The critical voice – your voice – is your best asset. Don’t try to make it into something that it’s not to suit your theory.

Is what I just wrote positive? Snarky? Actually I’m not sure. It was my honest response. That’s what I’ll stand by. Good critics should too.

Onward and upward, people!

Carlton Dance Image Credit: GIFSOUP.COM

Small Press Shout-Out: Tiny TOE Press

I’ve written before about the role for small presses in the brave new publishing world. And in my dream bookstore.

Today’s small-press shout out goes to Tiny TOE Press, an Austin-based “kitchen-table press” that publishes handpressed books.

Check out their definition of DIY publishing and their catalog. And dream bookstore entrepreneurs, remember: I’d like a nice table of these to thumb through, in some cozy, well-lighted spot.

My Bookstore

Image Credit: guardian.co.uk

Okay, Borders has gone under. Barnes & Noble is struggling. Independent bookstores have been embattled for years.

I’m a fan of Amazon (and used to work there! they’re good folks! they paid my wages!). But I’m also a nostalgic person. If I can be misty-eyed about the end of Blockbuster, I’m certainly allowed to think fondly about all the time I’ve spent in bookstores. Out-of-the-way bookstores. Corporate behemoth bookstores. Waldenbooks at the mall. Airport “bookstores.” Antiquarian book shoppes. Garage sales. Library basements. Mystery-themed bookstores. Waterfront gift shops with a shelf of books about ships. Anything at all!

So maybe there’s no presently viable business model for a brick-and-mortar store. But there’s a hunger! And where there’s a hunger, there’s a fool ready to supply it.

Here’s what I would like:

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Crashing the Gates: Self-Publishing and the National Book Awards

Fascinating look at the National Book Awards process from Eric Obenauf, publisher and editor of the press Two Dollar Radio.

Obenauf’s jumping-off point is this year’s expansion to a longlist for fiction nominees (from five to ten), which sounded promising to him, as it did to all lovers of good fiction.  Until, that is, he saw the list, which was packed with offerings from traditional publishers. This struck him as missing an opportunity:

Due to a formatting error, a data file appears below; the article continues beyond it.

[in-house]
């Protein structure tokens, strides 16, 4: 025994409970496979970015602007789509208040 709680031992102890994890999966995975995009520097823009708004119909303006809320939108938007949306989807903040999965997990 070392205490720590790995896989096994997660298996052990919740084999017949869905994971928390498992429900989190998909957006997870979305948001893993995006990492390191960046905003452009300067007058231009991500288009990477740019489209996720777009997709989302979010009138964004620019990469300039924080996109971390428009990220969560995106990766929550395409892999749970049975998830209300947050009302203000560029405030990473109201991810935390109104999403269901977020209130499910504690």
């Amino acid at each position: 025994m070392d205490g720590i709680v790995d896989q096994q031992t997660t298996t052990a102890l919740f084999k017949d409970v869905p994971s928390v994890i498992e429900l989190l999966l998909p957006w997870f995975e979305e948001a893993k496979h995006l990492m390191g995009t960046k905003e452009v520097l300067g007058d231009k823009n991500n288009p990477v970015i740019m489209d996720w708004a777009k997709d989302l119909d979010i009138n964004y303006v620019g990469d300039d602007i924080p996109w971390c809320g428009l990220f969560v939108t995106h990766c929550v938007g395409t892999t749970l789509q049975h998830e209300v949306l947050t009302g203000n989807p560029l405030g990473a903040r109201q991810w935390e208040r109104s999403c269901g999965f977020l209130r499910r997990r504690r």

[R]ather than five slices of plain bread hopping out of the toaster we were met with ten instead. What was the point of expanding to a longlist at all?

As I explain below, I don’t fully agree with his solution, but boy does he nail the diagnosis:

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Self-Publishing: How To Get It Done!

Readers! I’m pleased to announce I’ve joined the ranks of writers who have managed to complete all the steps to make one of their books available to the world. And with actual sales! Hooray!

But this is not about me. It’s about YOU. You may be sitting there, as I was, wondering how in the world you’re ever going to get it done. I’ve been there! I know!

Because – as every writer knows – writing a book is hard enough, even if it’s something you enjoy doing. In writing a book you’re forced to make a million decisions. Question after question after question. What happens next, who is the narrator, why is this conveyed in dialogue and not description, what’s the title, how should this chapter end, is this character a stereotype, is that phrase a cliche, is this too long, is this too short, why this word, why this comma. Exhausting!

And then you’re faced with building the rest of the book and you think: how am I supposed to do the rest of this? Editing? Beta readers? What? Cover design? ISBN? Kobo? Mobi? EPub? Kboards? Huh? What?

You know how this feels!

You’re overwhelmed by the idea:

Maybe I can do this – but how am I supposed to know how to do it right?

It’s like redesigning a kitchen. Maybe you’re good at that and relish the prospect. Or maybe you’re like me and spend six weeks picking out a color for the walls and think, “This is just the first of many, many decisions” and you find yourself deciding that living with your tiny kitchen with the gravy-colored walls is okay after all.

Don’t do it! Don’t live with your tiny kitchen!

Here’s the secret to How To Get It Done: others have already done the thinking for you.

These are the early days of self-publishing for e-books, but you’re not a pioneer. There are other people out there who have gone through this, and who have talked about it, and whose example you can use. And I’m not just talking about how-to articles, although those are often very helpful. I’m also talking about using them as examples. What did they do for their own books? If you find the right person to use as a model, you’re all set.

For me, it was the fabulously helpful Joanna Penn. You may find someone else – there are many others to choose. But for me, every time I was faced with a tough decision, I would traipse back to Joanna Penn’s site to find out what she had decided to do. She’s wrestled with all these decisions, she has good judgment, she talks to a million people, and she has experience with what works and what doesn’t. I’m not writing in the same genre as Joanna, so I adapted a few things here and there, and I tailored some other things based on what seemed to make sense for me. But in the end I figured that if I kept moving forward, and basically followed her lead, I could get it done.

And I did.

And so can you.

(Thanks, Joanna!)

Image credit: http://www.aveleyman.com